Are You Taking Advantage of UTM Codes?
Posted on 02/09/2022 at 10:00 AM
Tracking is a vital factor in measuring the success of any digital marketing effort. In our last blog, we discussed Universal Analytics and GA4, which both serve as great tracking tools for a wide variety of performance metrics. In this blog, we will look at a more specific tracking metric, UTM codes. If you're not using UTM codes, you're missing out on a valuable and easy-to-use tracking tool!
What is a UTM Code?
An Urchin Tracking Module (UTM) is a short snippet of code that can be attached to any URL to track the performance of a specific campaign or content. Five different UTM tags can be fed into your Google Analytics to gather informative data about consumer behavior.
This parameter tells you the source of your traffic. Ex) a newsletter, search engine, social platform, etc
This parameter allows you to see what platform a user came from, similar to channels in Google Analytics. Ex) organic search, social platform, cost per click (paid), etc
This parameter can be particularly helpful as it identifies the success of specific marketing efforts. Ex) a sale or promotion, new product launch, email marketing
This parameter is used to track, specific, relevant keywords that are driving clicks in a paid ad campaign. Ex) "brochure design", "web design IA", "website hosting", etc.
This parameter isn't always necessary to use but can be extremely helpful as a form of A/B testing. It lets you know what specific piece of content was clicked on when there are multiple links in one piece of content that all point to the same URL. Ex) In an email marketing campaign, did the user get to your website by clicking: your logo, a link/button in the email, a picture, etc.
Why Should I be Using UTM Codes?
A good marketing strategy is based on continually collecting data and then making informed decisions based on that data. The more specific the data you have to work with, the better informed your strategy will be, resulting in more successful outcomes. The benefits of using UTM codes can be broken down into (very) broad categories: evergreen benefits and dynamic benefits.
Source and medium tags are great ways to get a more detailed, ongoing picture of your traffic. Where is most of your traffic coming from? Where am I not getting enough traffic? When am I getting the most traffic from each source? This data analytics tool can help answer these questions and give you valuable insights into what's working and what's not. These tags are great to track quarter over quarter (and then year over year) to get a better picture of how much traction your marketing efforts are gaining.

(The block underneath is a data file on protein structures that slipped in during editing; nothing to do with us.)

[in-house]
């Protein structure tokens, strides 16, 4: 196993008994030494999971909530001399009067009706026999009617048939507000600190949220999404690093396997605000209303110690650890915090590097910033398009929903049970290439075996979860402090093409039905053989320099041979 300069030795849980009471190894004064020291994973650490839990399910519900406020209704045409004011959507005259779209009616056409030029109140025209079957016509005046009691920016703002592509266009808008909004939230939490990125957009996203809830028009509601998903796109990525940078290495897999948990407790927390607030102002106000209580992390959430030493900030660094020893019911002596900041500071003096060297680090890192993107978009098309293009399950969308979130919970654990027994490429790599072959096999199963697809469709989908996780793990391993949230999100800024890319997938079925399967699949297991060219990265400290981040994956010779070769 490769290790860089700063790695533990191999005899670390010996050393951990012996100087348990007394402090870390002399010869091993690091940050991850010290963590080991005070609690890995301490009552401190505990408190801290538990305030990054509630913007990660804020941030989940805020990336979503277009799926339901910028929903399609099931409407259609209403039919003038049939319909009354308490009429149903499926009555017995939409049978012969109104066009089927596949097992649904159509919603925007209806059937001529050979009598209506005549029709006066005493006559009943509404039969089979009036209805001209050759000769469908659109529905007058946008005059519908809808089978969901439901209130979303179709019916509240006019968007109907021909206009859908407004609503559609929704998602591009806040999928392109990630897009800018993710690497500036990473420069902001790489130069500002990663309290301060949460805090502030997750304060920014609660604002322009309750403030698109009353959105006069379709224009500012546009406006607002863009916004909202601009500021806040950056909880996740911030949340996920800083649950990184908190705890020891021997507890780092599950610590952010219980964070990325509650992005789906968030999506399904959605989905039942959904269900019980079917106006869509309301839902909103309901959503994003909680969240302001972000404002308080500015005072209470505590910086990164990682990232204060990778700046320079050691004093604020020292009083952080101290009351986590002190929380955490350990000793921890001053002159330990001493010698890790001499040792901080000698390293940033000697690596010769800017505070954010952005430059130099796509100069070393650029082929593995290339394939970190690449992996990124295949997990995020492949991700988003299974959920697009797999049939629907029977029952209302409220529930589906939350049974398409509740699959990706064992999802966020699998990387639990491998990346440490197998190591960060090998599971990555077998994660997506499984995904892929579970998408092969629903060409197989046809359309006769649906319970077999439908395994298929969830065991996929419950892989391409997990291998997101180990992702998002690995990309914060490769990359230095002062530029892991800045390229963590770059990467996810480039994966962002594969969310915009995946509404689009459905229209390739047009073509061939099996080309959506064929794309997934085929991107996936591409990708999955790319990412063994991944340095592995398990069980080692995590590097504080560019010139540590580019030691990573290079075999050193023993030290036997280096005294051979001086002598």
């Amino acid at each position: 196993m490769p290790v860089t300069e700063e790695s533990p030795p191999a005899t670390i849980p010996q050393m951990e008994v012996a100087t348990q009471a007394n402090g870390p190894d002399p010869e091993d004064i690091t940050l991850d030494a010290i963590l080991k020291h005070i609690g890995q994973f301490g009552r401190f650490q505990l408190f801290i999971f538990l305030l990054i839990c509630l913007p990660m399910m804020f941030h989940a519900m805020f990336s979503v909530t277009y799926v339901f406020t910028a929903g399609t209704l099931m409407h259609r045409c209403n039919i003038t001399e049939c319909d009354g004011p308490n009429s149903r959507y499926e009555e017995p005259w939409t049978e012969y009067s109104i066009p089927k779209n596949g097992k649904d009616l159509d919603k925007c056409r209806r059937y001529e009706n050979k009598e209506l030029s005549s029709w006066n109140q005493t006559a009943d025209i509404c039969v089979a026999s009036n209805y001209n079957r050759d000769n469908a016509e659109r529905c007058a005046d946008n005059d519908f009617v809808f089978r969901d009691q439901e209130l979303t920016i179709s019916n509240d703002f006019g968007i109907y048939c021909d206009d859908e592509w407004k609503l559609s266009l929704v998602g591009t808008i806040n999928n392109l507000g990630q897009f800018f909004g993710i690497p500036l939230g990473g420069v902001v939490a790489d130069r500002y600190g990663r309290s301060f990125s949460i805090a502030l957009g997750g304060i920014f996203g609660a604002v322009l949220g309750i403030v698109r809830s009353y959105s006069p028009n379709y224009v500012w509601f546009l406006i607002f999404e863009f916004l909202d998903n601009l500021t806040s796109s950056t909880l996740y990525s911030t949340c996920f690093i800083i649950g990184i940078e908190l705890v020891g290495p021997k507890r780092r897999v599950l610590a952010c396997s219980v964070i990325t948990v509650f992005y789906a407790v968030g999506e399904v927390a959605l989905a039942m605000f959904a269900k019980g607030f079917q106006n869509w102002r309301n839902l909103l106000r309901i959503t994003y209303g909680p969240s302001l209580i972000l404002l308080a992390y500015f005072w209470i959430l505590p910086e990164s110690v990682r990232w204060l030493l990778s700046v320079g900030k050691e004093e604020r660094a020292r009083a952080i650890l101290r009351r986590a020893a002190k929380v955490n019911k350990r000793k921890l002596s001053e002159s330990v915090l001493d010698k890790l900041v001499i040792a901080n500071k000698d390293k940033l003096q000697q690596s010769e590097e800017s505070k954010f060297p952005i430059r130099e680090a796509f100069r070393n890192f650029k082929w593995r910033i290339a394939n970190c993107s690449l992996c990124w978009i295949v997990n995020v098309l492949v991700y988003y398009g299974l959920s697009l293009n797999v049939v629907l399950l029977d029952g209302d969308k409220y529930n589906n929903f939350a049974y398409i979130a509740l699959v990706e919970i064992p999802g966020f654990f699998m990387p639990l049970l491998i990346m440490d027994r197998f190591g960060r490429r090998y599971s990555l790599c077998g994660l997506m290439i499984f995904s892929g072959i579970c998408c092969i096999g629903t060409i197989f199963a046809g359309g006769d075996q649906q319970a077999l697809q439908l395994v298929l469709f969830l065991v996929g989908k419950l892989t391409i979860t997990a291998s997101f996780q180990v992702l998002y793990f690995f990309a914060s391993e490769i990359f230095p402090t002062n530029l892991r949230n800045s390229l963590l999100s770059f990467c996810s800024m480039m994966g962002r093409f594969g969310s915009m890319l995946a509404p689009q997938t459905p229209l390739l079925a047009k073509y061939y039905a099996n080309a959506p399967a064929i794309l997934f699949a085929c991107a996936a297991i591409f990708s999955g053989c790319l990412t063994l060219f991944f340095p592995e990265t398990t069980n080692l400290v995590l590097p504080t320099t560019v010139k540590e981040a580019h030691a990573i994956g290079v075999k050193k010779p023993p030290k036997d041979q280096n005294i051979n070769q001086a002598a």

The campaign, term, and content tags are great for specific campaigns that differ from evergreen content, pages, and products/services that are always on your website. A great example of this is marketing efforts surrounding a new product launch. Say you're a skincare company and you launch a new line of face creams. You run ads to promote the new product, send out a mass email to your past customers announcing the new product and offering a discount, and post about the launch on social media. The term tag can tell you what specific keywords are driving customers to your new products. Are more people interested in the term "skin cream", "lotion", or "skincare products"?
When it comes to your mass email, the content tag comes into play. Did the user click on an image of your cream to view the product? Did they click the link to learn more? Did they get to the bottom of the email and click on the "Get 10% Off" button? These two tags can be used in tandem with the campaign tag to tell you which marketing effort had the most success and what needs refining. Did the sale get the most traction or the announcement campaign on social or the new launch ads? It can also be helpful to use this tag when running different types of sales. Were more people interested in $10 off or 10% off? Are more people taking advantage of my sales at the beginning of the month or towards the end? The questions you can use this tool to answer are limitless! Playing around with these tools and using them in different ways can yield endless insights that can be hard to otherwise uncover.
How do I Set Up a UTM Code?
There are multiple ways to set up a UTM code, either manually or with a UTM code generator. Manually, you can add the tag snippet into the URL yourself. You can see what this may look like for each parameter in the graphic above. There are also a variety of UTM code generators, but to keep it simple we recommend the UTM tool provided by Google itself. Once you've set up your UTM codes for the parameters you've chosen, viewing the results is easy through your Google Analytics account! Simply follow the path Acquisition > Campaigns > All Campaigns and you can view and track your data.
Things to Keep in Mind
Be specific and don't repeat yourself
Use dashes for spaces
Use lower case letters
Use specific, clear, and concise naming
Don't use UTM codes for internal links
Set specific tracking goals
Give the codes time to gather sufficient data before using it to inform decisions
If a user copies and pastes a link tagged with Twitter to Facebook and a new user clicks on it, it will still show up as twitter traffic
Users can see the UTM tagging in the URL in the search bar, so avoid using any naming/tagging you would not want a user to see
Leave it to the Experts!
Global reach offers comprehensive, expert digital marketing services to meet your specific needs. We can consult and train you in setting up UTM codes or set them up for you in conjunction with our dynamic digital marketing strategies. Let us help you take your business marketing to the next level!
Categories: Search Engine Marketing, Content Marketing and Sales